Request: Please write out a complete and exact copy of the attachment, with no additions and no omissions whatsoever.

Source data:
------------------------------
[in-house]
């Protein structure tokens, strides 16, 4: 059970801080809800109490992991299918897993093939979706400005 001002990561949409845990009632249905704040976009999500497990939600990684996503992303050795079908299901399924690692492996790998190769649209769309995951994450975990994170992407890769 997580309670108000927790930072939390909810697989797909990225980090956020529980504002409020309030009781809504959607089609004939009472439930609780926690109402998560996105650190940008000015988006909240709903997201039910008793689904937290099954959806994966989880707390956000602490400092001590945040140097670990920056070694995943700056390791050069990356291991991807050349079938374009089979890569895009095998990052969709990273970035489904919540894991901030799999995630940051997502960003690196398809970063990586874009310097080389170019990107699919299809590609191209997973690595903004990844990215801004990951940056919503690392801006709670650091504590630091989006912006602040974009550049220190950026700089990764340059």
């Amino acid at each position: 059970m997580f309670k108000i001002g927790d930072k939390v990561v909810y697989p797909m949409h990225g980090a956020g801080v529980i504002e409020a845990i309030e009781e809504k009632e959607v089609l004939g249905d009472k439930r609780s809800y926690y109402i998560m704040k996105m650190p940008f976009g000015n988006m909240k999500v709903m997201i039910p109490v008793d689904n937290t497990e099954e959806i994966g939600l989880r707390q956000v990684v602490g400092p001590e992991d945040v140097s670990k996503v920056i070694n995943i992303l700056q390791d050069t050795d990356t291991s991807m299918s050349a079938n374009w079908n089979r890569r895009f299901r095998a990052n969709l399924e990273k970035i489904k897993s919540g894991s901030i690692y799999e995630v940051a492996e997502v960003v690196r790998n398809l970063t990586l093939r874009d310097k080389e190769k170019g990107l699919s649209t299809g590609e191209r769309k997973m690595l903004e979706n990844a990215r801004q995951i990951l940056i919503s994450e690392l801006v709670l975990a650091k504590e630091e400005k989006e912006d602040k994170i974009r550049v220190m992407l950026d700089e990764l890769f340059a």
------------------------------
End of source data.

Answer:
[in-house]
């Protein structure tokens, strides 16, 4: 059970801080809800109490992991299918897993093939979706400005 001002990561949409845990009632249905704040976009999500497990939600990684996503992303050795079908299901399924690692492996790998190769649209769309995951994450975990994170992407890769 997580309670108000927790930072939390909810697989797909990225980090956020529980504002409020309030009781809504959607089609004939009472439930609780926690109402998560996105650190940008000015988006909240709903997201039910008793689904937290099954959806994966989880707390956000602490400092001590945040140097670990920056070694995943700056390791050069990356291991991807050349079938374009089979890569895009095998990052969709990273970035489904919540894991901030799999995630940051997502960003690196398809970063990586874009310097080389170019990107699919299809590609191209997973690595903004990844990215801004990951940056919503690392801006709670650091504590630091989006912006602040974009550049220190950026700089990764340059």
């Amino acid at each position: 059970m997580f309670k108000i001002g927790d930072k939390v990561v909810y697989p797909m949409h990225g980090a956020g801080v529980i504002e409020a845990i309030e009781e809504k009632e959607v089609l004939g249905d009472k439930r609780s809800y926690y109402i998560m704040k996105m650190p940008f976009g000015n988006m909240k999500v709903m997201i039910p109490v008793d689904n937290t497990e099954e959806i994966g939600l989880r707390q956000v990684v602490g400092p001590e992991d945040v140097s670990k996503v920056i070694n995943i992303l700056q390791d050069t050795d990356t291991s991807m299918s050349a079938n374009w079908n089979r890569r895009f299901r095998a990052n969709l399924e990273k970035i489904k897993s919540g894991s901030i690692y799999e995630v940051a492996e997502v960003v690196r790998n398809l970063t990586l093939r874009d310097k080389e190769k170019g990107l699919s649209t299809g590609e191209r769309k997973m690595l903004e979706n990844a990215r801004q995951i990951l940056i919503s994450e690392l801006v709670l975990a650091k504590e630091e400005k989006e912006d602040k994170i974009r550049v220190m992407l950026d700089e990764l890769f340059a």